What You Need to Know About Neurontin
Neurontin, also known as gabapentin, is a prescription drug that prevents seizures and relieves pain symptoms from certain conditions. It treats epilepsy, shingles, restless leg syndrome and other kinds of neuropathic pain. Neurontin is also sometimes used on an off-label basis for issues such as anxiety, bipolar and insomnia. Many individuals also take Neurontin or gabapentin for migraine headaches, although its effectiveness is not yet proven.
Neurontin was originally intended to mimic a powerful brain chemical called GABA. Benzodiazepines such as Xanax and alcohol also affect GABA. Although research now suggests Neurontin does not mimic GABA as originally intended, its strong psychoactive effects have been linked to dependency and addiction.
Neurontin Side Effects
Neurontin causes several side effects. Most notable is the Neurontin high that resembles the effects of marijuana. If you take Neurontin exactly as prescribed and under the attentive care of a qualified physician, you will probably notice certain side effects. These may include clumsiness or unsteadiness, dry mouth, fatigue, swelling of the extremities, dizziness, fatigue, weight gain and sexual dysfunction. In addition, kidney problems may grow worse if you already have impaired renal function.
Neurontin is also linked with an increased risk of depression, including suicidal behavior, in those who combine it with other anti-seizure drugs. Taking too much Neurontin can cause a fatal overdose, especially when combined with another depressant such as alcohol.
Since fatal overdose is possible, it is important to take Neurontin exactly as prescribed and never with alcohol. Combining Neurontin with antihistamines, muscle relaxers, narcotic painkillers and sleep aids can also be dangerous. You can identify a potential overdose through certain symptoms such as slurred speech, extreme sedation or drowsiness, and blurry vision.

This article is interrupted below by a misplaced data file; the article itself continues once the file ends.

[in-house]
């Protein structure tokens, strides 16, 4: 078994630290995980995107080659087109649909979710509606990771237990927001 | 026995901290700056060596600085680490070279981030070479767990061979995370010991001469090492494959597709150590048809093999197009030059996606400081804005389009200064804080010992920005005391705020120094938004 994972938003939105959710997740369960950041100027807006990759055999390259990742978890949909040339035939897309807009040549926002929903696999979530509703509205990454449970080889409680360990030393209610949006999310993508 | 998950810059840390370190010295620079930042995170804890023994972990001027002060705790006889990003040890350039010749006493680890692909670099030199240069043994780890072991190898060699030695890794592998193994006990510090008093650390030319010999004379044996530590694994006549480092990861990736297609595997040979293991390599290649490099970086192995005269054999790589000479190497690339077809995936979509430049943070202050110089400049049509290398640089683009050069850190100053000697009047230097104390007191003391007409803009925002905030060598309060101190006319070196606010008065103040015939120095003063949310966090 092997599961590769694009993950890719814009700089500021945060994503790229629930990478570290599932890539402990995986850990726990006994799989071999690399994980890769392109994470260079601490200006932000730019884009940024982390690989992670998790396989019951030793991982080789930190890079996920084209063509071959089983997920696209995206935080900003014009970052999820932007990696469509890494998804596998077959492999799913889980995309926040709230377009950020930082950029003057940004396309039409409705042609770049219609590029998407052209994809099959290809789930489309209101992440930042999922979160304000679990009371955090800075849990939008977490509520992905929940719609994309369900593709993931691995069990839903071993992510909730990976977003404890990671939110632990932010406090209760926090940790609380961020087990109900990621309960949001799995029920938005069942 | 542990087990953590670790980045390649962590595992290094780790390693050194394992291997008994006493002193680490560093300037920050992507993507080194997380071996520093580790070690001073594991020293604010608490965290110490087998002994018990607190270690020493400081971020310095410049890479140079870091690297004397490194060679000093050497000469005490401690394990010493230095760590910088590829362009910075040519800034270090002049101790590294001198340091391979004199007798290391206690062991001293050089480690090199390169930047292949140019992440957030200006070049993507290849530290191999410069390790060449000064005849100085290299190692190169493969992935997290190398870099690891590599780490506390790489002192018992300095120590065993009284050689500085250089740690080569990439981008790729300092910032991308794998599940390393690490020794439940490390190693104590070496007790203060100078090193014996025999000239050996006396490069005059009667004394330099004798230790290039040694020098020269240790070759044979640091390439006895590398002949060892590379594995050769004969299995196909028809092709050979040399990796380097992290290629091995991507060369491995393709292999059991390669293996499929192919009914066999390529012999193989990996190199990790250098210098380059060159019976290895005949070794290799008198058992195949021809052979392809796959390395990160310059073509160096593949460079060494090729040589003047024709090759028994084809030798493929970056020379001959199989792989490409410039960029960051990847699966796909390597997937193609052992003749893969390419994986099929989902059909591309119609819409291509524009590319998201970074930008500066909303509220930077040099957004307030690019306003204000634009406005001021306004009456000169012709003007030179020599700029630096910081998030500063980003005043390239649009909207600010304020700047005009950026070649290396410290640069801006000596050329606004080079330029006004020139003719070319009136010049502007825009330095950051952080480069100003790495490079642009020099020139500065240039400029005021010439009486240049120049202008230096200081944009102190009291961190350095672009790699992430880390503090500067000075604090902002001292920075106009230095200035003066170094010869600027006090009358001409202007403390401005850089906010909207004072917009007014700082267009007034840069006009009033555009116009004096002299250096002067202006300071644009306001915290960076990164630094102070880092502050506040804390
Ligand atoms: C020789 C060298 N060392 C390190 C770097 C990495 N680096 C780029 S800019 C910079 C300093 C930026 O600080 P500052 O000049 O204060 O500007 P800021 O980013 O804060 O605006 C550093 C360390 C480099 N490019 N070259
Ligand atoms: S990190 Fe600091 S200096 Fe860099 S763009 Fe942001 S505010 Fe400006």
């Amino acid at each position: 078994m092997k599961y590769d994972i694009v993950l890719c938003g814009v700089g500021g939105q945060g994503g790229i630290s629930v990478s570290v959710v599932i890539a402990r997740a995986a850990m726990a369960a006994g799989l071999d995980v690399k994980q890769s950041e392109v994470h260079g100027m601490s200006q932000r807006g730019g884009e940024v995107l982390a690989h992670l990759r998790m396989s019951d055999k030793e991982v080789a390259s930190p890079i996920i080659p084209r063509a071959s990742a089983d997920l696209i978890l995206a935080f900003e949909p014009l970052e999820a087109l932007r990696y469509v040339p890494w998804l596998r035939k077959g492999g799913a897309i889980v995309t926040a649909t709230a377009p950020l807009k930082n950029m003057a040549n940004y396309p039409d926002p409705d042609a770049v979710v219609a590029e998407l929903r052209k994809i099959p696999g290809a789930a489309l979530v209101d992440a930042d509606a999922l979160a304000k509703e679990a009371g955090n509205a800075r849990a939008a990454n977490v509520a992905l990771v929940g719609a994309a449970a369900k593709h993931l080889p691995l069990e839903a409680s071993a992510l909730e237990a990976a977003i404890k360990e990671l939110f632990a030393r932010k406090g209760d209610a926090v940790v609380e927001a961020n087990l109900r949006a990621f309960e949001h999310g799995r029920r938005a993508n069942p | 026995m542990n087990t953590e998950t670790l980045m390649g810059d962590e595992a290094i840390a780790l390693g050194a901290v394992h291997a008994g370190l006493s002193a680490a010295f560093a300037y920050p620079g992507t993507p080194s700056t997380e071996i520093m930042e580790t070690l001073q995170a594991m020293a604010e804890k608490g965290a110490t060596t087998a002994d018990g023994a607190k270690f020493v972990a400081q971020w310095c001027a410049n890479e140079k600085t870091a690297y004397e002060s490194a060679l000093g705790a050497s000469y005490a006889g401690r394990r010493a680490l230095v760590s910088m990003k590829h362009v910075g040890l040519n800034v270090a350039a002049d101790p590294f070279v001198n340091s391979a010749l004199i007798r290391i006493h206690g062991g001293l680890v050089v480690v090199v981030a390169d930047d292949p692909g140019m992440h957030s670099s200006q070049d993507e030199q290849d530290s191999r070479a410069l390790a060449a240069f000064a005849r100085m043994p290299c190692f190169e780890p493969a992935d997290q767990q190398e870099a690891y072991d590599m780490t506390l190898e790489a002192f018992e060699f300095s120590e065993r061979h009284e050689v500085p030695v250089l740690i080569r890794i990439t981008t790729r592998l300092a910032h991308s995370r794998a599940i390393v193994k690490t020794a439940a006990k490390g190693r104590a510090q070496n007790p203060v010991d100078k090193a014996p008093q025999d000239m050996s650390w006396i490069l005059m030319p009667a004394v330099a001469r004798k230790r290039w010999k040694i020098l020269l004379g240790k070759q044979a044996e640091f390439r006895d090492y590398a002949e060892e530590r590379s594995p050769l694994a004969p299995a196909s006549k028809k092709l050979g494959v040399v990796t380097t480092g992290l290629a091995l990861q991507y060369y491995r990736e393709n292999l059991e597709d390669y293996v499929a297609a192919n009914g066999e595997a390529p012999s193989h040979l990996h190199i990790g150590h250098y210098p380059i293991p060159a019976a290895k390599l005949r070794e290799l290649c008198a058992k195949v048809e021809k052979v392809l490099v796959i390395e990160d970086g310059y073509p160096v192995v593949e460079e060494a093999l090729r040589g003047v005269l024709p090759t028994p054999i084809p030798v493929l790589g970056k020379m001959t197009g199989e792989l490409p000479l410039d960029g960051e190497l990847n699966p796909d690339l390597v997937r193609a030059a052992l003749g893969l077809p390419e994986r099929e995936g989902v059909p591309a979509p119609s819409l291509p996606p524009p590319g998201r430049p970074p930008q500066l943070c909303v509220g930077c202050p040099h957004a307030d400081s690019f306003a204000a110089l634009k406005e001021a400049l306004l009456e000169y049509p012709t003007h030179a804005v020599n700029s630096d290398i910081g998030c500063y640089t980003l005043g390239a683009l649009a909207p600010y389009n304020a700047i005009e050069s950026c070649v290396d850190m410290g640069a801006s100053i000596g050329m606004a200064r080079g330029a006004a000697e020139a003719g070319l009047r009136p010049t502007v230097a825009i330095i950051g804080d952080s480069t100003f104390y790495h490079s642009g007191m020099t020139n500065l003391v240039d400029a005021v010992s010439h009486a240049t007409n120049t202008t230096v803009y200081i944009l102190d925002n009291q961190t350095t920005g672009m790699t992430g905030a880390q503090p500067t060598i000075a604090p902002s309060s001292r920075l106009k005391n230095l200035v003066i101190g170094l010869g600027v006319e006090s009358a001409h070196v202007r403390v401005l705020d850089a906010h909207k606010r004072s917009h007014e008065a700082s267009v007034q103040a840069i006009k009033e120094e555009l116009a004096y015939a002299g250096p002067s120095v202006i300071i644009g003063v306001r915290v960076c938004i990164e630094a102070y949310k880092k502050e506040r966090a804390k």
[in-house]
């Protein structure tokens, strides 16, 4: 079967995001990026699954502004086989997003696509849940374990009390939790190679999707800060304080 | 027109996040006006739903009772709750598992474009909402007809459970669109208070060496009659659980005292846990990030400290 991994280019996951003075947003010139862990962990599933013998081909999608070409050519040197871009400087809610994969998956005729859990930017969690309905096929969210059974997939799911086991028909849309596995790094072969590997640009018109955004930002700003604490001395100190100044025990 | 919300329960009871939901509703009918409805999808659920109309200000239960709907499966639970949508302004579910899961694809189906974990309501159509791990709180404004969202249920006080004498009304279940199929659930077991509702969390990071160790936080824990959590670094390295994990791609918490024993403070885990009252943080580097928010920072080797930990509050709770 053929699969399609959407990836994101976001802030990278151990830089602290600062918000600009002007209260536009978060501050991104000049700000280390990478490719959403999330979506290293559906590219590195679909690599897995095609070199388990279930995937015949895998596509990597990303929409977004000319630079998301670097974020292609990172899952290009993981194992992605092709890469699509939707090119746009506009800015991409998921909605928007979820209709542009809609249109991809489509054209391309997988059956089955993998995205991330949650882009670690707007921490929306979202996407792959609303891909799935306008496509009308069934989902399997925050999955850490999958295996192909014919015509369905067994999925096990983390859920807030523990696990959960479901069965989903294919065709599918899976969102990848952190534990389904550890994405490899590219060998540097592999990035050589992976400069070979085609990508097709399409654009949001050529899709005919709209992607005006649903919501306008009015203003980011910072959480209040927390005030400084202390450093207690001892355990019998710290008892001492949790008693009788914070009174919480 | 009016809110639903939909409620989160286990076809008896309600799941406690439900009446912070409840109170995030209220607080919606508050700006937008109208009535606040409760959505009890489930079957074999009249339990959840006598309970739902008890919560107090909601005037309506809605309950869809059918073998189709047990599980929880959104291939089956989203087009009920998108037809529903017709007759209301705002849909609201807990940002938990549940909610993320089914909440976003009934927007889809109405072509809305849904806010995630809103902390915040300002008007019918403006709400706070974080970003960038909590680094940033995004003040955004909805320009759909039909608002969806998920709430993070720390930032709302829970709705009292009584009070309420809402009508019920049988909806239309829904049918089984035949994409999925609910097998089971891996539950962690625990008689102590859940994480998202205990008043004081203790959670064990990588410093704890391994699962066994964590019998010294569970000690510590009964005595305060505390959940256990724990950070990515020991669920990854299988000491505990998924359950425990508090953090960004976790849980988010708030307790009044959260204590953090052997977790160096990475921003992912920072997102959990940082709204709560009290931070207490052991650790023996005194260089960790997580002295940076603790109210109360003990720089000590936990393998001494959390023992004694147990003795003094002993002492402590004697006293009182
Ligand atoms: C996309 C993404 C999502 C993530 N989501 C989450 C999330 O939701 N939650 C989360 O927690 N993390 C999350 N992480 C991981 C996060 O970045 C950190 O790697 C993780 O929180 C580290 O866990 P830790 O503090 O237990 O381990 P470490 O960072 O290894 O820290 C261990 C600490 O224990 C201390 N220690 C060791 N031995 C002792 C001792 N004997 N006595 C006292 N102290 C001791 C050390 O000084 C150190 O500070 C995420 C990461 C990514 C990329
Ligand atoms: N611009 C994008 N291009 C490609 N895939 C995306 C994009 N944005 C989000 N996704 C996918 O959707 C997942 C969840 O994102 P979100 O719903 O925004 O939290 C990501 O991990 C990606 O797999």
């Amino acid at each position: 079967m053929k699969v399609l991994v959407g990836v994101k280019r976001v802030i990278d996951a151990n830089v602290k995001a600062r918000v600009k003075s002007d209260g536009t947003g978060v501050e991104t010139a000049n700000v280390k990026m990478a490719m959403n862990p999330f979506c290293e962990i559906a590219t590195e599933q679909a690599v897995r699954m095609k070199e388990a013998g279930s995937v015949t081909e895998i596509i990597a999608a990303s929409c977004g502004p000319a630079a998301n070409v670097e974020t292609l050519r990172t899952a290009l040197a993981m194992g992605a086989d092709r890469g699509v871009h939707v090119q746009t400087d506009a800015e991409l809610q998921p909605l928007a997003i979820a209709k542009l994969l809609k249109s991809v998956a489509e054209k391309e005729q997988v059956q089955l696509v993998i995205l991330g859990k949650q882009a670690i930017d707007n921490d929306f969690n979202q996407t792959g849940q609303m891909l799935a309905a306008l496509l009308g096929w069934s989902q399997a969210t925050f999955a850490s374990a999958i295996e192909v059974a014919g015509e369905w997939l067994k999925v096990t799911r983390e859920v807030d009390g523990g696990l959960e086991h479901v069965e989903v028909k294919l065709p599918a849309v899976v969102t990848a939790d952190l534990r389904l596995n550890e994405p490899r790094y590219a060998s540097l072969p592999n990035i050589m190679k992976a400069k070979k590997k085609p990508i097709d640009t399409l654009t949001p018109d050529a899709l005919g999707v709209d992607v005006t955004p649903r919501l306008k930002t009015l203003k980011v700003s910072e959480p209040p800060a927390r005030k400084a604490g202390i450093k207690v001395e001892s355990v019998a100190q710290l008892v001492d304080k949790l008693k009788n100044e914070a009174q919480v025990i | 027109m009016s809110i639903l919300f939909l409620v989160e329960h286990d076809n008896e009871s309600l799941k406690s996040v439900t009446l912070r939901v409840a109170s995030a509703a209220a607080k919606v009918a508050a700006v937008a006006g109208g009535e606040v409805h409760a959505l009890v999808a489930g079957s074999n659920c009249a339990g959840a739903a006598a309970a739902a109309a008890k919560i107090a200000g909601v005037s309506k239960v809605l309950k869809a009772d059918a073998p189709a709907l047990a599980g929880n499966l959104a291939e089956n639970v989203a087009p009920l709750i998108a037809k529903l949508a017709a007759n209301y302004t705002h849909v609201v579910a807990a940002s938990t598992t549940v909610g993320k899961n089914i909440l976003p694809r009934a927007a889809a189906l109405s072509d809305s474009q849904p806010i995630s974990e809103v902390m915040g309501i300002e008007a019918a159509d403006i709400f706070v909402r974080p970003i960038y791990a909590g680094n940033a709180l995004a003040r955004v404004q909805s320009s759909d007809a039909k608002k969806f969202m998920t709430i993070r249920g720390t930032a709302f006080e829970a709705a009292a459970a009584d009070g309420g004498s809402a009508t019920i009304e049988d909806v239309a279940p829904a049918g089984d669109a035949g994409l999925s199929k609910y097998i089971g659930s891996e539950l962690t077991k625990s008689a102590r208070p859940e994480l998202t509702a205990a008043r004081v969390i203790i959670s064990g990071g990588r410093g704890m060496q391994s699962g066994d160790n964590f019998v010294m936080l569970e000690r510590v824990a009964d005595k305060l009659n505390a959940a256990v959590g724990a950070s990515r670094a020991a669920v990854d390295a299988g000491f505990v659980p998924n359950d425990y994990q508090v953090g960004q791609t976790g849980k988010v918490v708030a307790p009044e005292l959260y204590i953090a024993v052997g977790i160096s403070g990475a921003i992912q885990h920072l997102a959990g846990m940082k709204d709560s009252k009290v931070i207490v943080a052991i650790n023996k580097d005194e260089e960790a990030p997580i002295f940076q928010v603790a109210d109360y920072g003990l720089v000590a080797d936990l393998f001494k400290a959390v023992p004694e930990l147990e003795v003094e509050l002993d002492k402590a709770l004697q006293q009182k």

Neurontin grew in popularity as an effective drug. It was not believed to cause addiction, physical dependency or withdrawal. The view on Neurontin has changed — even though the federal government does not count Neurontin as a controlled substance.
Numerous cases of individuals suffering from flu-like symptoms, gastrointestinal problems, anxiety and cognitive problems have been reported. If you have been taking Neurontin for an extended period of time, you can expect to feel withdrawal syndromes similar to the ones felt by people addicted to benzos or alcohol.
Am I Addicted to Neurontin?
If you have been taking Neurontin and think you may be addicted, ask yourself:
- Have I tried to quit Neurontin but find the withdrawal symptoms too difficult to tolerate?
- Have I asked my doctor for a higher dosage of Neurontin?
- Have my original pain symptoms disappeared, yet I still take Neurontin anyway?
- Have I started having problems at work, with loved ones, with finances or my reputation — even if it doesn’t seem related to Neurontin?
- Have I combined Neurontin with alcohol or another drug to get a stronger high?
If these symptoms sound familiar, or if you’re still not sure, we can answer your questions about Neurontin.
If you want to stop taking Neurontin, but you worry about quitting alone, we can help. Call us now for more information and find your path to freedom, starting today.